I come from a long line of women who have a high tolerance for pain. (Is that a good trait? I don’t know.) My mother would famously tell the story about how when she was in labor with me, she asked for an epidural and the nurse turned to her and said, “Honey, it’s too late! You are about to push out this baby!”

Like mother, like daughter, it turns out.

About seven hours into my labor I was DONE. I could not stand one more minute of it. I cornered my midwife and pleaded with her, please, just look and see how far dilated I am.  Because if I have a long road ahead of me I NEED AN EPIDURAL.

This entire time nobody had examined me to see how far dilated I was. The midwife didn’t want to risk infection since I hadn’t yet been screened for Group B strep (and they had to proceed on the assumption that I had it). Since I was a first time mom, and since apparently anyone who isn’t wailing and gnashing teeth is assumed to only be dilated to 3cm, the scene was very laid bad. Everyone was all, “Well, let’s wait on the tub, you don’t need it just yet!” and “Hey can I put an IV in your arm while you are in the middle of a contraction?”

When the midwife finally examined me, the look on her face said it all.

I was 9 cm. I was almost ready to push.

Turns out this rookie mom wasn’t taking her sweet ol’ time. Funny thing was, I knew my body and I suspected that I was progressing faster than expected. I had a feeling that everyone—the nurse, my midwife, even my doula— were all misreading my cues. Birth may have been new for me, but my body wasn’t.

Trust thyself.

*To be continued – I will follow my own advice and trust myself to know that I need to sleep off a particularly nasty cold I caught from said three-year-old. More to come once I’m feeling better!

One Year After My Mom’s Passing: Overthinking the Deathversary

I’m just going to throw it out there: deathversaries are hard. There is no avoiding the grief that bubbles up. I knew that marking the first year without my mom would be difficult, so I planned a day with nothing to do other than take care of me. Well, that isn’t entirely true. I planned a Day, with a capital “D”.  A magical day of spiritual and emotional significance, that would allow me transcend space and time.  (Or something.)  For this first deathversary I planned to walk to beaches of Sanibel island, collect shells that would forever symbolize this day of hope, healing and renewal, and ponder the meaning of existence.

In retrospect, I should have settled for date with Netflix, some chocolate, and a trashy magazine. But that would have been too simple.

The day started promisingly enough. I woke to rain that stopped in the early morning. This made me giddy, since I’d heard that shelling conditions are ideal after a storm.

Now, never having shelled after a storm I have no idea if what I encountered that day was typical. If it was typical, God bless the hardcore shellers because they have earned every last stinking shell they find.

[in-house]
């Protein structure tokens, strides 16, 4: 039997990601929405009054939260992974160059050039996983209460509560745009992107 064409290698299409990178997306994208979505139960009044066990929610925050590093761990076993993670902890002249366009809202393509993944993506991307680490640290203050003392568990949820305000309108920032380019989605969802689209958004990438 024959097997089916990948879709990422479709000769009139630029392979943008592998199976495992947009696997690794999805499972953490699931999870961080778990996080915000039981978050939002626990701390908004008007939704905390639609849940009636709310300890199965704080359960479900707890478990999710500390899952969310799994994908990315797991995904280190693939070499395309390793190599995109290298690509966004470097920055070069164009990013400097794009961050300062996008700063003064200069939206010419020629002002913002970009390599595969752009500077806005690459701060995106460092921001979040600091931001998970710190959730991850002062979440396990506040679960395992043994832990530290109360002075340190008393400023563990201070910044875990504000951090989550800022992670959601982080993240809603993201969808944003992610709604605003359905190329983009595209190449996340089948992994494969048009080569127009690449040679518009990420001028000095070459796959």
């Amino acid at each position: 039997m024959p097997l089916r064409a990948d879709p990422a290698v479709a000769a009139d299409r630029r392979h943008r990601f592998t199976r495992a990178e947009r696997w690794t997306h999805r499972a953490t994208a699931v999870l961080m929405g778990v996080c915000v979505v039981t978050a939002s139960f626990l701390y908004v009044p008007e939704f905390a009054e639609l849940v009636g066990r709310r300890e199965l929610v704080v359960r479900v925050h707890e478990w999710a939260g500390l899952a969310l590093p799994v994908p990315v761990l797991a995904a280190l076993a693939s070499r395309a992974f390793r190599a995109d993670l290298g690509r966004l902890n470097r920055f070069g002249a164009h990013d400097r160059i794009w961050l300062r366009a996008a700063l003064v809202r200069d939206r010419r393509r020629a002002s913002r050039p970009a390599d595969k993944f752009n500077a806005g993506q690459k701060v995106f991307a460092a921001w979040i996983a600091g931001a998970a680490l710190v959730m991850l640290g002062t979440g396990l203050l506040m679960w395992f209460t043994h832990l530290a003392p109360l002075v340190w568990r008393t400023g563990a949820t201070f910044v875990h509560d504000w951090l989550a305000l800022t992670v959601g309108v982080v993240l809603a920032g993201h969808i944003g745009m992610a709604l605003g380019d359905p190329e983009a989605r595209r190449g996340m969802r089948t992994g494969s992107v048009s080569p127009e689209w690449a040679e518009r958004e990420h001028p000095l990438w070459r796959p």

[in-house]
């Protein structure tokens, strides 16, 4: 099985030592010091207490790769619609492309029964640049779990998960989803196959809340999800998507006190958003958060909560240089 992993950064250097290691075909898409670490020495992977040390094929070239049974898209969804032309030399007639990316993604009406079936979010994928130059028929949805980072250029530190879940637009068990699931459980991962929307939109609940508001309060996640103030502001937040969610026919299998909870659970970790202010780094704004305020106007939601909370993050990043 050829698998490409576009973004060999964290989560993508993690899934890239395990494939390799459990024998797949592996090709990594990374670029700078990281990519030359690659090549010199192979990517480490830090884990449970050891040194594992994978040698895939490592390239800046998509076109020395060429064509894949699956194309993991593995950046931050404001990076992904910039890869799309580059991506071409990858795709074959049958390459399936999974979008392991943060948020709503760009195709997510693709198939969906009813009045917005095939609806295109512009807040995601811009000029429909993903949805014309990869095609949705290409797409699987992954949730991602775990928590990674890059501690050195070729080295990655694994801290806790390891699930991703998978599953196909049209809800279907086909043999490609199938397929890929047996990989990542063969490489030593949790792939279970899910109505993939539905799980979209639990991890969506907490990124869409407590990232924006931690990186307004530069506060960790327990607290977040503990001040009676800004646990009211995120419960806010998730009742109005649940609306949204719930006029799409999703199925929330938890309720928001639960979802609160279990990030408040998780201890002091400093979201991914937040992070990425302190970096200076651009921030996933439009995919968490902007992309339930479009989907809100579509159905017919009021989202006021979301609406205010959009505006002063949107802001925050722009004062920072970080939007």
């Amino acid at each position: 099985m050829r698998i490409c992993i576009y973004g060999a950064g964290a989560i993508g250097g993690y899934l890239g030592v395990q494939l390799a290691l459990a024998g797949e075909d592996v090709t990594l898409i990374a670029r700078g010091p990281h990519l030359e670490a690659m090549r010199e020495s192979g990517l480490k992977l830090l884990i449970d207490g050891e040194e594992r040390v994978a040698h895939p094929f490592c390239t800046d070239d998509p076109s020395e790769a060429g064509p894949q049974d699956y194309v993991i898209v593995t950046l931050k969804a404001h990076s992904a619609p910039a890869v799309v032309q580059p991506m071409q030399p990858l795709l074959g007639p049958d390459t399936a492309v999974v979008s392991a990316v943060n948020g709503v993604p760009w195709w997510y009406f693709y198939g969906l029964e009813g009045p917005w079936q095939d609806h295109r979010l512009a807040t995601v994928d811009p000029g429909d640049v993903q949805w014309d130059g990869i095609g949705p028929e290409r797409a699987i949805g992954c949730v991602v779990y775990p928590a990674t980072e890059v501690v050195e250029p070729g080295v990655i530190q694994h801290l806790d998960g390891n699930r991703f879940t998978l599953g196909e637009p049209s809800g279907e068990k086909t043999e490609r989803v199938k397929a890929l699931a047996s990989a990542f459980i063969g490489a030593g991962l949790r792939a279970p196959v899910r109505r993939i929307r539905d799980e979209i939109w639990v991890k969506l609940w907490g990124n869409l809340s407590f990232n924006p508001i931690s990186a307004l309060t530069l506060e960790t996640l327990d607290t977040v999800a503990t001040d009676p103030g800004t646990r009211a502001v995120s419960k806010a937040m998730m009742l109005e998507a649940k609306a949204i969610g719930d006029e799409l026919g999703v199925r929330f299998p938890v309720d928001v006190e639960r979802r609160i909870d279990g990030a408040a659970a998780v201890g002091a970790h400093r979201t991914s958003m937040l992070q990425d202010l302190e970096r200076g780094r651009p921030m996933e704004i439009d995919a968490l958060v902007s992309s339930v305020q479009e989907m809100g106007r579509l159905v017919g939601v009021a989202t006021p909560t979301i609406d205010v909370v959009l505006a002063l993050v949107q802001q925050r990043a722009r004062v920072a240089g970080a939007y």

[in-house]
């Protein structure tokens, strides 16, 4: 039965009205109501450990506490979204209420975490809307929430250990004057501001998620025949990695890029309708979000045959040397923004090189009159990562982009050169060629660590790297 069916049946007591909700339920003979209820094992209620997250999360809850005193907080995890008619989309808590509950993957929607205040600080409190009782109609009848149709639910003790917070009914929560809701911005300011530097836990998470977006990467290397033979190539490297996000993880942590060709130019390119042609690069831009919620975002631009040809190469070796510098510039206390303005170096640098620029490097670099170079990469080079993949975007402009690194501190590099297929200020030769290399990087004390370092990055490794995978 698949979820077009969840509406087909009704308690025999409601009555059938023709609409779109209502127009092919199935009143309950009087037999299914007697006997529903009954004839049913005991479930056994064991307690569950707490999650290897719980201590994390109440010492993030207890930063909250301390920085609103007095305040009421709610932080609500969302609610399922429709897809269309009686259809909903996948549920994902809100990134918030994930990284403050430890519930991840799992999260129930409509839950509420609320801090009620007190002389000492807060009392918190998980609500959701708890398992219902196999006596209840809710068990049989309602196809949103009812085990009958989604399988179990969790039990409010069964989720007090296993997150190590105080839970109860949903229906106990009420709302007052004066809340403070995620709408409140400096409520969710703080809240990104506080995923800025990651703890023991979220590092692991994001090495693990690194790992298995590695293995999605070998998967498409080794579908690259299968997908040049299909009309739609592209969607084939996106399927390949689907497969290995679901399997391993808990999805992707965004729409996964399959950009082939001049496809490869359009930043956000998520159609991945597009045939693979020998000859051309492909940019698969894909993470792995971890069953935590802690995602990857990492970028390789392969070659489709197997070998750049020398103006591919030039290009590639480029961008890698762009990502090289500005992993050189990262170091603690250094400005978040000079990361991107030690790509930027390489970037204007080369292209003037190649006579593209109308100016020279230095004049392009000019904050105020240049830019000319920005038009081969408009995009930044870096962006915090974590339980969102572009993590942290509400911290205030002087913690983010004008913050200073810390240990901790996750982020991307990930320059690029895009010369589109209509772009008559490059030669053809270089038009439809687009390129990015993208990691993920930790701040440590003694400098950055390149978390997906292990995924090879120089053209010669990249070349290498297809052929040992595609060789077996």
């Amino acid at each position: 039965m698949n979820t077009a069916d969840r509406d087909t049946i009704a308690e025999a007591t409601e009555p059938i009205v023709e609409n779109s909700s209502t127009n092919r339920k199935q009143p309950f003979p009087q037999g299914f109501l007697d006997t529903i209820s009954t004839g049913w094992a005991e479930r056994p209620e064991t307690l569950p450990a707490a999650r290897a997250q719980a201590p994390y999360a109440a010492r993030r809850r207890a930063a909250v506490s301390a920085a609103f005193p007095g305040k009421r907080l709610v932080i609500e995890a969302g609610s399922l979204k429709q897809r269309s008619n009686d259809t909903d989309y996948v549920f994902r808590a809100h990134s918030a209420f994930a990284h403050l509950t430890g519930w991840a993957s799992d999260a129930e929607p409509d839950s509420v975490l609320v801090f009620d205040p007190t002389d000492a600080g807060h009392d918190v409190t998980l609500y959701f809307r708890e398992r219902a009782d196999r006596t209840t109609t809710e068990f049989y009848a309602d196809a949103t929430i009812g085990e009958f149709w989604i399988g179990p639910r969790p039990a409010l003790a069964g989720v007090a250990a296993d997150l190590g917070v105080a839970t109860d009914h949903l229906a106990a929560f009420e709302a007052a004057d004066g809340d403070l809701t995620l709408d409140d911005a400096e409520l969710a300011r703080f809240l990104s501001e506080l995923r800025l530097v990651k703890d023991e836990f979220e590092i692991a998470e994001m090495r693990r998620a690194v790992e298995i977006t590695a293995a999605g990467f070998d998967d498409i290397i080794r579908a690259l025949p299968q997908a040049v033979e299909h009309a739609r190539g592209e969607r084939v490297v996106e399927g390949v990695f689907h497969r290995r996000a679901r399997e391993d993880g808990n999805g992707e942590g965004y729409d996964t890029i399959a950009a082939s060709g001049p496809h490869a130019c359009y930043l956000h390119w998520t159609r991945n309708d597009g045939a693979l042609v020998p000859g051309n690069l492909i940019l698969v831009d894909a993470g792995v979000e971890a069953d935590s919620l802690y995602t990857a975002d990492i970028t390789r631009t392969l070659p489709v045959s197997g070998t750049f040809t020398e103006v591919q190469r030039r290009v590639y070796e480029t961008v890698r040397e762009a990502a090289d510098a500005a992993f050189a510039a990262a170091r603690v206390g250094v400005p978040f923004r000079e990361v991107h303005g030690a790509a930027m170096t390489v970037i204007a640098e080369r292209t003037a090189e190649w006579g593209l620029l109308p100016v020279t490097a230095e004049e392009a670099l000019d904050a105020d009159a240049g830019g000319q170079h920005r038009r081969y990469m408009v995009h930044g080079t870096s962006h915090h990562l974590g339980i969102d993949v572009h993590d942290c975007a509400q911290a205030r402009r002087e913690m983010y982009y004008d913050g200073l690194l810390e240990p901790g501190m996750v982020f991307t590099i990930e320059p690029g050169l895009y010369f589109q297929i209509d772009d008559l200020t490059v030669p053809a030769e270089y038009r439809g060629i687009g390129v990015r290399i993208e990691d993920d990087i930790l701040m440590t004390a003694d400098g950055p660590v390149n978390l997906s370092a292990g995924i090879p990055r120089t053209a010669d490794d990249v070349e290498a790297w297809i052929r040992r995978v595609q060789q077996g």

Let me emphasize the word stinking.

I arrived to my secret shelling spot that day, visions of whole conch shells dancing in my head. Instead, I found piles and piles of knobby, gnarly mussels. Tangled in seaweed. With the occasional piece of trash. I should clarify: these were piles of knotty, gnarly, rotting mussels. As far as the eye could see.

A wiser person might have shrugged it off, headed straight back to the car, and driven home. Not I. I carried on like a soldier. Somewhere, buried in the depth of rotting mussel flesh I was determined find my pearl.

Now, you might be thinking, Ok, the stink smell doesn’t sound ideal. But the shells! Glory be, I bet you found some great shells!

You would be sorely mistaken. I spent an hour walking the beach and found nothing more than some cats paws and a lot of jingle shells. These are rinky, dinky little shells. Child’s play.

I was disheartened, to say the least. The magical day was escaping me but it only made me even more upset. I didn’t feel peaceful, serene or contemplative. Hell, I wasn’t even feeling grief. I simply felt cranky and was being bitten alive by the bugs there were attracted to the stinking pile of mussels.

I found myself alone on a stretch of beach. I hadn’t really felt a connection to my mom all morning. I sat down and I said, mom, I want you to be with me.

She said, I am, I’m always with you.

(What likely remained unsaid by her was “…but why on earth did you pick a smelly beach as the place for us to hang out?!”)

Anyway, I frowned at the stinky piles of shells.

Stop looking for a special shell, she told me. You don’t need it to remember this day. Do you know how much you are loved?

At this point, I played along: How much am I loved, mom?

I absentmindedly picked up a huge pen shell that had hundreds of little gnarly barnacles on it.

You see all those barnacles – that is how many people love you – and even MORE. So many people love you, you can’t even begin to imagine. We are all rooting you on.

I felt the wave of love and I felt the urgency in my mom’s voice.

An hour after walking the stinky beach, and hour after being bitten by bugs, I finally felt anger. Anger at the injustice of it all. How it wasn’t fair that I didn’t have my mom to help me become a mom, and that my daughter didn’t have my mother to become her grandmother.

She said, I know, honey. It isn’t fair. You have had your share of injustices.

But. Yes, there was a but.

“But you know what you need to do.”

She was practically yelling now. I mean, it was like I was getting a stern lecture from across the deep abyss.

Sarah, you get your butt down and write. Write like your life depended on it.

I took the pen shell, walked back to the car, and later that night created this blog.* I went to the beach that day looking for a pity party. I looked for answers or deep meaning. But really, I knew in my heart that moving forward I had to write. The time of quiet, introverted grieving was over.

It has been a difficult year. I survived tough storms and I came out a little rough for the wear. It wasn’t the year of the shiny conch. It was the year of the gnarled, weathered pen shell–and let’s be honest, smelly shell– that washed ashore after the storm, holding reminders of love from many. A little rough for the wear but fully intact.

*(Ok, by create I mean “start drafting blog posts that will sit on my computer, unpublished for a year.” See this.)